Why it Doesn’t Matter How Your Novel Opens

“He was one of those inexplicable gifts of nature, an artist who leaps over boundaries, changes our nervous systems, creates a new language, transmits new kinds of joy to our startled senses and spirits.”  ~Jack Kroll

The way your novel opens is totally meaningless in the larger scheme of things.

Holy smokes, did she really just say that?

Yeah. I did. Here’s the painful reality: If your book is great, nobody will give a rat’s bald ass how your book opened because … well, as previously stated … the book is great. If it isn’t great, then nobody will give a rat’s bald ass how your book opened because … well, as previously stated … it isn’t great.


“Don’t open with a prologue.”
“Don’t open with your protagonist in thought.”
“Don’t open with your main character waking up.”
“Don’t open with the weather.”
“Don’t open with dialogue.”
“Don’t open a novel with immediate action.”
“Don’t open with tons of description and backstory.”

Why don’t you just go ahead and say, “Don’t start your book with sentences … because um … only the good ones work and you may not be able to write any of the good ones.”

I’m SO over the number of authors who blog about this drivel. Seriously, stop with the rules and the strict as iron guidelines. Have you learned nothing from the success of Stephen King’s ‘On Writing?’ It worked, not only because it was Stephen King, but because he didn’t talk down to his audience. He assumed a certain amount of competence.

“But what if the beginning makes or breaks the novel?”

What? Are you hearing yourself? If the opening reeks that critically of the bowels of hellish prose, then nothing can save you. NOTHING. Do you have any idea how many books are on my shelves? Do you know how many of them were good, but not great enough for me to give a damn how they opened? The ones that were great, that stood out, were great because the author chose the opening that best fit the book. And that’s the difference.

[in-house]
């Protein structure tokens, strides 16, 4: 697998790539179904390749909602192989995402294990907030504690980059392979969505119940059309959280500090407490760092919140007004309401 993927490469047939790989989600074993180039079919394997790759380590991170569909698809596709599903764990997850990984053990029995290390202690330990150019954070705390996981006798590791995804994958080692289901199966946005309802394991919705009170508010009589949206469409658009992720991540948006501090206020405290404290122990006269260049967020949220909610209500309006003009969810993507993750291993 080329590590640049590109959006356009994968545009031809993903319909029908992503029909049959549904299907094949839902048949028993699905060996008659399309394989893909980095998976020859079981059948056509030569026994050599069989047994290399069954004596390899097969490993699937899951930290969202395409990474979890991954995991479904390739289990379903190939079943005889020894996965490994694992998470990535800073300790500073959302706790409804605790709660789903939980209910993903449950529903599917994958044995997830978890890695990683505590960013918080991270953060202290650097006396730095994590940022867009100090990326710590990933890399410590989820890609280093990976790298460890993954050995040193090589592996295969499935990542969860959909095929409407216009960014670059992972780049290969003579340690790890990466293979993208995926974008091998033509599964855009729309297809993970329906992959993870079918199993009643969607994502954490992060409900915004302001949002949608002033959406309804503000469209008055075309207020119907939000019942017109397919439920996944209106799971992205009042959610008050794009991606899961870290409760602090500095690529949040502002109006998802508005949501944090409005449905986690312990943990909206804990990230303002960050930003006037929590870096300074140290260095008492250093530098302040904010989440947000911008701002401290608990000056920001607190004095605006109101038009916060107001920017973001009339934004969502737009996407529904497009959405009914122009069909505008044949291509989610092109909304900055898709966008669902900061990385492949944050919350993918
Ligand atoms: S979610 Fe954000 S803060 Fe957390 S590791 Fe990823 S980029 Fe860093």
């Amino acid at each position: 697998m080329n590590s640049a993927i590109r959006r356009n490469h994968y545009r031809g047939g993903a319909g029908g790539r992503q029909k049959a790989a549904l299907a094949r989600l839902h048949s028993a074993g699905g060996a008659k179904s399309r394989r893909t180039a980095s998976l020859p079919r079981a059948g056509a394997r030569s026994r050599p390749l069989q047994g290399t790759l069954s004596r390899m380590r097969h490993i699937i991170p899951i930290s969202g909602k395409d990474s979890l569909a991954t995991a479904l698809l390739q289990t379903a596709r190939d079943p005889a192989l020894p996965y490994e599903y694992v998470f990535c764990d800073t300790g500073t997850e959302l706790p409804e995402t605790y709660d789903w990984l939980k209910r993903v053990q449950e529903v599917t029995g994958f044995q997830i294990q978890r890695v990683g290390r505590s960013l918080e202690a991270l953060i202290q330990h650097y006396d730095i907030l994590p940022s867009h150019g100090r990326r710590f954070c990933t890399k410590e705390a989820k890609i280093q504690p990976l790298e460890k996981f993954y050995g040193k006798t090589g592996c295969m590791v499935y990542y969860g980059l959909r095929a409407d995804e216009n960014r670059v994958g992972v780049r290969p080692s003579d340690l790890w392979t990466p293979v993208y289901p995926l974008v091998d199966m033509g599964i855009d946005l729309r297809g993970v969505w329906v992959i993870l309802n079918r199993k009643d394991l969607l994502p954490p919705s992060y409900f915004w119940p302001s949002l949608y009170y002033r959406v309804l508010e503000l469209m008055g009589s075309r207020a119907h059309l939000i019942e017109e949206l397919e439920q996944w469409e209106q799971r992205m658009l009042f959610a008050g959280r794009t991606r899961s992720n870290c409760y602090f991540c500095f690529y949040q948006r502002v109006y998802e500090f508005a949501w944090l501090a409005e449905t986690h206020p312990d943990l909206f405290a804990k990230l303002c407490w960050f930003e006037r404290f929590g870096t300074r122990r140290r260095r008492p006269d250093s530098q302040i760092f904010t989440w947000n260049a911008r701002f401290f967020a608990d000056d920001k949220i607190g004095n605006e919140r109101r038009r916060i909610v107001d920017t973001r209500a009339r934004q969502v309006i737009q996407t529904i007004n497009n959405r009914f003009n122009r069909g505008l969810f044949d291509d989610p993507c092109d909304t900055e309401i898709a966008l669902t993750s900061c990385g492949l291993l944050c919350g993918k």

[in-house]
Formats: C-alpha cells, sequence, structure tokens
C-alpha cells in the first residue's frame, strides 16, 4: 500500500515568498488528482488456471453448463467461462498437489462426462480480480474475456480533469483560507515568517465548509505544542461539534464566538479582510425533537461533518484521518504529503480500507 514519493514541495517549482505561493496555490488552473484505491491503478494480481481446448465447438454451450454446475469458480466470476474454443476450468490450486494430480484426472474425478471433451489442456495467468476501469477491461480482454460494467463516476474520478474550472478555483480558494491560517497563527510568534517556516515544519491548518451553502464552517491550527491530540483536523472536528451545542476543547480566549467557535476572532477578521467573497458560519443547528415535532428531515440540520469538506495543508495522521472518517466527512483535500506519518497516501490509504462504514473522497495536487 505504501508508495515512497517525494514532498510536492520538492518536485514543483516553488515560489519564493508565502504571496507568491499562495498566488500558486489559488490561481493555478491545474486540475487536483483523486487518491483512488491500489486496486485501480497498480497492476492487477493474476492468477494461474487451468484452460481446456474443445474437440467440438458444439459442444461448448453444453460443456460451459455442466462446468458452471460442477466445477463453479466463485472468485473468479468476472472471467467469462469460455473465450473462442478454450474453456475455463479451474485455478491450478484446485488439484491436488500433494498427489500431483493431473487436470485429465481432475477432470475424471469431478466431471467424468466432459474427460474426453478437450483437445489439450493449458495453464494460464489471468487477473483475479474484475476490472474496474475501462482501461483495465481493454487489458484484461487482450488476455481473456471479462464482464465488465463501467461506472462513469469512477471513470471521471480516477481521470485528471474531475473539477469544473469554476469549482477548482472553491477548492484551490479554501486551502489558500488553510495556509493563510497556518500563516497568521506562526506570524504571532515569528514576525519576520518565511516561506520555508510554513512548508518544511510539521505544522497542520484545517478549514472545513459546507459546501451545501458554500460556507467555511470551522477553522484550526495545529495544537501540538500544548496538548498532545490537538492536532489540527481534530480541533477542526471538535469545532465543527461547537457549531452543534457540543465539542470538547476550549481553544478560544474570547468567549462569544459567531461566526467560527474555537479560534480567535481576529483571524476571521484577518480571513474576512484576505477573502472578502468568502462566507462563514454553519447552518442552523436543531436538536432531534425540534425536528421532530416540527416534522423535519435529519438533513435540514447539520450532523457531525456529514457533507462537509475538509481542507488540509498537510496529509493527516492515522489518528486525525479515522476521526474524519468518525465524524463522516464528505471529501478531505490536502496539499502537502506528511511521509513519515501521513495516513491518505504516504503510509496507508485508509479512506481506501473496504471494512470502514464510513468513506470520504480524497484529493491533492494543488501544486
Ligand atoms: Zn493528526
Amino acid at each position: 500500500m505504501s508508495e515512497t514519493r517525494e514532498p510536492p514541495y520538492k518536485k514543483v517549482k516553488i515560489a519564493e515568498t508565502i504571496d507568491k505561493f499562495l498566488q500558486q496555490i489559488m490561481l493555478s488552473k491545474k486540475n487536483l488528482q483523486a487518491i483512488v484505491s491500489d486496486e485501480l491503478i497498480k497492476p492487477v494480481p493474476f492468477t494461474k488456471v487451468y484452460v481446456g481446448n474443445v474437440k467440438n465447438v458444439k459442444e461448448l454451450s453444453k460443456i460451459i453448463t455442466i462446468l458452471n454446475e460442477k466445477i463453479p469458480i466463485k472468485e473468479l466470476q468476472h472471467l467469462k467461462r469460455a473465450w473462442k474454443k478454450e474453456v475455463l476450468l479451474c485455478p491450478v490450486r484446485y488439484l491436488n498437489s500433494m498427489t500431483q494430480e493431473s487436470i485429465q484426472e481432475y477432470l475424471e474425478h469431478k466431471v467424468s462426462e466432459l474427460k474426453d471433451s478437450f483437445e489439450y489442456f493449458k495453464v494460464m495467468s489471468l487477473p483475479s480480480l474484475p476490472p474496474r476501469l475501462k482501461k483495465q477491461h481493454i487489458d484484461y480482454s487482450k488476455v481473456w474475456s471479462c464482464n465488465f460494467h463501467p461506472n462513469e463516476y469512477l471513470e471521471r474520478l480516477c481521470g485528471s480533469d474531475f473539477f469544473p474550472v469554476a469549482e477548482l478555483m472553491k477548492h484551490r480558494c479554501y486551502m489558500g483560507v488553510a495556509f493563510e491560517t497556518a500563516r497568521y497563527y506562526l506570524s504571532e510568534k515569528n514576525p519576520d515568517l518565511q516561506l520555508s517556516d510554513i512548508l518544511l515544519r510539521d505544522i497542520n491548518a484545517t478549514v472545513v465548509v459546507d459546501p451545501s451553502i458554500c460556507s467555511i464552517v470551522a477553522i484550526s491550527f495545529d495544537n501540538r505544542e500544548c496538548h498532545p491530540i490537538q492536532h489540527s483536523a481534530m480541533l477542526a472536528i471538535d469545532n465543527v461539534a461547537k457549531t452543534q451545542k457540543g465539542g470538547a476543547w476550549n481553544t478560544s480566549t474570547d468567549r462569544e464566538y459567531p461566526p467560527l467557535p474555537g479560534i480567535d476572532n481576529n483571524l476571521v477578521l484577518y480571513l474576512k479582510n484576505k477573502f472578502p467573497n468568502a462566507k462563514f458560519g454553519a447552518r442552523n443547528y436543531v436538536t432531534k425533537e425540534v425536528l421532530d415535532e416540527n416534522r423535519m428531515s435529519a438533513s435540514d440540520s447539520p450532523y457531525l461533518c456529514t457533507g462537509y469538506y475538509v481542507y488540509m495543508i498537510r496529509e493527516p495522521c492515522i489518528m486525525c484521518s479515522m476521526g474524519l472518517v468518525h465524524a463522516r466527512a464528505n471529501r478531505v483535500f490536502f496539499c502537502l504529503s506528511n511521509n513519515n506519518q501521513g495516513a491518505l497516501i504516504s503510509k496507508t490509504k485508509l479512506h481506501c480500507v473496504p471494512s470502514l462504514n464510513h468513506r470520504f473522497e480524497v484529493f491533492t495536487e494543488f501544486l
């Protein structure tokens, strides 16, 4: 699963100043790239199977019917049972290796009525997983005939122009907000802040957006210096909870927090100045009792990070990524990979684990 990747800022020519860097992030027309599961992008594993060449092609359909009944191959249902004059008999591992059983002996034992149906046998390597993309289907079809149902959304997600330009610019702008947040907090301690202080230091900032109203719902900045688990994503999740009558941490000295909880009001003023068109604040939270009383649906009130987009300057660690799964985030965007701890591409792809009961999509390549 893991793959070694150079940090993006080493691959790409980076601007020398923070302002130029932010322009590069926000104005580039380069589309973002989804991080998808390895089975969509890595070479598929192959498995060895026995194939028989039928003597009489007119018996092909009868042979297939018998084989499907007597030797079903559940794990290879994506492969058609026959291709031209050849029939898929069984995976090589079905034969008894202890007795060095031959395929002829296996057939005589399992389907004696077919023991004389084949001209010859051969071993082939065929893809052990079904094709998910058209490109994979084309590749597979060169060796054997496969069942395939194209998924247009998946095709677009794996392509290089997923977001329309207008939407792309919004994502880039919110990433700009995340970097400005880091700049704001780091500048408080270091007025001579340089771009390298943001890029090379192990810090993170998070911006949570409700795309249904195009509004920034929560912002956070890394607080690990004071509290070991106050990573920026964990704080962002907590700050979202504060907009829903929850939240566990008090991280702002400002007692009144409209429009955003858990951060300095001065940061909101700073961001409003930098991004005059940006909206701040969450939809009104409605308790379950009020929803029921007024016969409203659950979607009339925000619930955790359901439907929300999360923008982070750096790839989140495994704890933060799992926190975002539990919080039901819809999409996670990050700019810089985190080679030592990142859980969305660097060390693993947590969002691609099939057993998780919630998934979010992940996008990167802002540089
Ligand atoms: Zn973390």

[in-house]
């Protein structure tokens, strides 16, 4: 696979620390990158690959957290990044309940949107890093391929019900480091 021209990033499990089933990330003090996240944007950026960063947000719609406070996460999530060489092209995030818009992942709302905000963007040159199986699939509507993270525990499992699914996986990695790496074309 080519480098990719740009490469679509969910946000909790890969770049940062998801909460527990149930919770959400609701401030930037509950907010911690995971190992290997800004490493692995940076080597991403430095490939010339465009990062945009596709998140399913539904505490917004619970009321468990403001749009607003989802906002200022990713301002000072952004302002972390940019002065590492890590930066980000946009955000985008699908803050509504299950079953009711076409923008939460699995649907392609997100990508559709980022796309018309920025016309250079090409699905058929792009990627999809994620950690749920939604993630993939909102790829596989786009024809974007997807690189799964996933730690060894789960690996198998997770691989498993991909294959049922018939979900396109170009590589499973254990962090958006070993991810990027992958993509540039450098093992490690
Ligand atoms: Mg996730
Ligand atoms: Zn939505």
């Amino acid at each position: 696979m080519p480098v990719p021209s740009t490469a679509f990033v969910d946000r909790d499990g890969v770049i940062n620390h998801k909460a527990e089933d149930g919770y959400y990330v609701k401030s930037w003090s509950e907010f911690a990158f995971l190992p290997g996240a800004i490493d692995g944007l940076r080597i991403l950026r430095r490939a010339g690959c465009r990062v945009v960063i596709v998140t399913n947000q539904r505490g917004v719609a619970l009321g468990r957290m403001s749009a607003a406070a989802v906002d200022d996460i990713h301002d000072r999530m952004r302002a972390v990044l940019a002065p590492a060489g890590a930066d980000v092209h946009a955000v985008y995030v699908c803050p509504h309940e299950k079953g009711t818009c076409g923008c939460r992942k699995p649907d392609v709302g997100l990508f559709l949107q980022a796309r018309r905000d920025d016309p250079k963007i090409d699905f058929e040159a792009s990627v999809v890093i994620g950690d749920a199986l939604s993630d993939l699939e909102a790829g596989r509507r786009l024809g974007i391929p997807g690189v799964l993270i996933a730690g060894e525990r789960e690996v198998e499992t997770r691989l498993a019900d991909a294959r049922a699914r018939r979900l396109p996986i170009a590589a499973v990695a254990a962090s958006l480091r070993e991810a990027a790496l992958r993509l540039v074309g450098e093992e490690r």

There is no universal right and wrong in how to open a novel.

There is, however, a right and wrong way to open YOUR novel. Instead of freaking out over what not to do, why don’t you worry about what you should be doing instead. What does the story tell you? What do the characters tell you? Open your creative mind a little—just a tad—and eavesdrop on what your muse is doing. Deep down, below the industry blogs and posts you’ve got pinned on your FB wall, below all of that … you know how to proceed. You’re not giving yourself nearly enough credit for being the strong, confident author, that I know you are!

Allow me to assume a higher level of competency for you, than you have for yourself. listen to me. YOU. You are capable of writing the best opening for YOUR story. And do you know what’s more? No one else is.

No one else is.

That’s right ladies and gentlemen. Your story’s fate is in your hands and yours alone. You can’t put this off on other people. You can’t blame its success or failure on the weather or rules or Donald Maass. I know … frightening isn’t it? Along with competency comes responsibility.

And it’s your responsibility to focus on only what is true and necessary to the work. Nothing else matters.